Art for peace: Cinkassé youth use illustration to promote positive community relationships
By Atiewin Mbillah-Lawson
August 8, 2022
After Dougnoanou Tchitchane completed senior high school a decade ago, she struggled to find a job in Togo’s rural community of Cinkassé and a lack of funds meant she could not further her education. To avoid remaining idle, she used her passion for art to pass the time, spending the days sketching and painting on a canvas that would often reflect her feelings.
When her uncle told her about a drawing competition to promote peace, social cohesion, and prevent violent extremism supported by the USAID/OTI Littorals Regional Initiative/Programme Regional d’Appui aux Pays Côtiers, she became excited and saw it as a positive step for herself and community.
“The armed robberies and killings were becoming one too many. We were unsure whether the perpetrators were from our village, and no one wanted to discuss it. I hoped the art competition would help start a conversation,” Dougnoanou confessed.
Authorities in Togo’s Savanes region are concerned about increasing insecurity, illiteracy, and poverty. The situation is more pronounced in rural communities like Cinkassé, which borders Burkina Faso, where insurgency is rife, and Ghana. Amid concerns about spillover of violent extremist activities into areas with high levels of illiteracy, the competition’s organizers recognized that illustrations or other visual elements would be more effective to raise awareness. The drawing competition aimed to provide local youth with the opportunity to lead peacebuilding efforts in their communities.
Dougnoanou was among 300 youth from across the eight cantons of Cinkassé to apply in the first round of the competition. “To convey the message of peace, I submitted a drawing of two men arguing, followed by the symbol of peace that I illustrated with two hands clenching” says Dougnoanou.
The 27-year-old was thrilled to find out she was one of 20 shortlisted entries, earning her an opportunity to participate in a series of training sessions to improve her illustration skills, drawing, awareness-raising cartoons, and basic techniques to develop an idea or message in drawings. Dougnoanou says, “the training significantly improved my skills; now I can influence my peers and the community using the strokes of my brush.”
For the next round of the competition, the 20 trained youth gathered perceptions on peace, social cohesion, co-existence, and preventing violent extremism in their neighborhoods. These interactions inspired drawings for the final phase of the competition, where a jury would select the three best illustrations.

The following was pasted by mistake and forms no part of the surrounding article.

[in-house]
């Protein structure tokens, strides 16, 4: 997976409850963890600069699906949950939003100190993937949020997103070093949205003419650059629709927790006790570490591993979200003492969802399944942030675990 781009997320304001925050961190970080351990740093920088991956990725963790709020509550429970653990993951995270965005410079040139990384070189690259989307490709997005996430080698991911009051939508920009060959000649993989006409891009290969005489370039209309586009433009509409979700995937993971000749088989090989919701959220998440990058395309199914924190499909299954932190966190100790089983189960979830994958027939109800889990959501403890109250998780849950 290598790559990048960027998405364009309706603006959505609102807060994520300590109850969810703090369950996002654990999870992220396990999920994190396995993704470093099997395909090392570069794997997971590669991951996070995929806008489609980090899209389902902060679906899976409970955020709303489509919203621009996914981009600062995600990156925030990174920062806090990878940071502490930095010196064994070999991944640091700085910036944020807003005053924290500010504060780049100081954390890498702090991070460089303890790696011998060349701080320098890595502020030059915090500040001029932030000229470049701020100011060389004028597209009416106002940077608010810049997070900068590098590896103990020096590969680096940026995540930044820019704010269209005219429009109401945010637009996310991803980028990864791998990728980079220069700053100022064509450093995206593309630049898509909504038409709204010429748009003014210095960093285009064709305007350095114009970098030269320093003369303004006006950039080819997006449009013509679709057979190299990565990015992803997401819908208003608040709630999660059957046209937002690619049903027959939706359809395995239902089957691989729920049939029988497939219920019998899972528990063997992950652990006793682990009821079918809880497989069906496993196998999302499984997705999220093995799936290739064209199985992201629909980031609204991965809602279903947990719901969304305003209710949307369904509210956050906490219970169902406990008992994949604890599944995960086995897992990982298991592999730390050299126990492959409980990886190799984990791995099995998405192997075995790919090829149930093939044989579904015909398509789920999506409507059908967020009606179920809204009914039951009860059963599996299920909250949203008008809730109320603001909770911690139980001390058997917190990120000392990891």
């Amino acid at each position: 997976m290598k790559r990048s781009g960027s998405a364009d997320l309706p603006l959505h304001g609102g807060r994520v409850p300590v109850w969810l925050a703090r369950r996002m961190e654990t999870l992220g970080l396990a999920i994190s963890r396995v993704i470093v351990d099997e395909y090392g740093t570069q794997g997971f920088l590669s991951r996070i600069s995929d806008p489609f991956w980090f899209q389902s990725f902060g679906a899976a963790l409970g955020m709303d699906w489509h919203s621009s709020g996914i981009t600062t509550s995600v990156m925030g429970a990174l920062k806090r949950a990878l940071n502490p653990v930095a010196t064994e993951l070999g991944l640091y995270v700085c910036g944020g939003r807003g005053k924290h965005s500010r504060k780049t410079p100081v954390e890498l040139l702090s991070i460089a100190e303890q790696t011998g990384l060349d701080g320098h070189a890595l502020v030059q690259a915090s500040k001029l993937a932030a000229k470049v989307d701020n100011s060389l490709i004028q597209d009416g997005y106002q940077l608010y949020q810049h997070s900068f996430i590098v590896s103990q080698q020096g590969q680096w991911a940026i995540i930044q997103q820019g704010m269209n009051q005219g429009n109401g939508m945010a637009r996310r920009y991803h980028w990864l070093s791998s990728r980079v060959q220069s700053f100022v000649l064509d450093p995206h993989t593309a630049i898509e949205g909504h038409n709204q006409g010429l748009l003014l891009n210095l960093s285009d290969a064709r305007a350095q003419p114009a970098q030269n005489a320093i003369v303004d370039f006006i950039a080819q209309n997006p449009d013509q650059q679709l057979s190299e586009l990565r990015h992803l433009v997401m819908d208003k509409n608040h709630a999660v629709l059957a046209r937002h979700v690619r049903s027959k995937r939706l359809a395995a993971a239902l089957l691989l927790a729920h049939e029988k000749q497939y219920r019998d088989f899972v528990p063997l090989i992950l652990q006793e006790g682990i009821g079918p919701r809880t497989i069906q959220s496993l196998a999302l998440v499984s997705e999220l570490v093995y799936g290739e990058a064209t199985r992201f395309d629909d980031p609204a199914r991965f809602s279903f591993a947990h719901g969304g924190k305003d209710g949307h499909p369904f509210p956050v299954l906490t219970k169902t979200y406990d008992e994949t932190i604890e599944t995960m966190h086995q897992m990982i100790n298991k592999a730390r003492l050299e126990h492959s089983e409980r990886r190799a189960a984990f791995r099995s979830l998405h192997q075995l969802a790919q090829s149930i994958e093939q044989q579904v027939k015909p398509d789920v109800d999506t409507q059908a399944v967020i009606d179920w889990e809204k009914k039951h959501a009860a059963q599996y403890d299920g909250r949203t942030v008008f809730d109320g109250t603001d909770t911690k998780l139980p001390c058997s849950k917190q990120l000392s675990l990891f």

“In my design, I drew a Christian, Muslim and Traditionalist together on one mat to send the message of religious tolerance,” Dougnoanou explained.
Drawings from Dougnoanou and the other 19 semi-finalists were printed in a booklet and presented to a panel of judges and local officials. “I was nervous about meeting the authorities because it was my first time!” exclaimed Dougnoanou, “after meeting the Prefect, Mayors, and traditional leaders, to present the booklet, I felt a sense of importance; my opinions also matter to them.”
At the end of the competition, all 20 finalists were awarded tablets, with the top three receiving mobile phones and a laptop for the first position holder. Though Dougnoanou’s entry did not make it into the top three, her ranking among the 20 finalists and the training makes her feel like a winner.
Using their new tools and skills, Dougnoanou and the other youth participants are communicating and sharing new ideas about how to encourage peacebuilding in their community. “We are young people who have been equipped to convey peace messages through our drawings. Many people understand our messages, and we are creating awareness. The skills we have acquired can also become an income-generating activity for us which is a plus,” Dougnoanou concludes.
The youth also conducted a series of community sensitizations and have reached more than 400 residents. Dougnoanou now leads discussions with her peers about challenges facing the security of her community. “This engagement sparked in me the desire to join youth associations to be able to raise awareness about the dangers of conflict and violent extremism. I carry a copy of the booklet everywhere I go.”
The booklet and individual drawings are in high demand among authorities in Cinkassé, who use them to educate the public about preventing violent extremism. More than 1,000 copies have been printed and distributed in schools, offices, and community centers.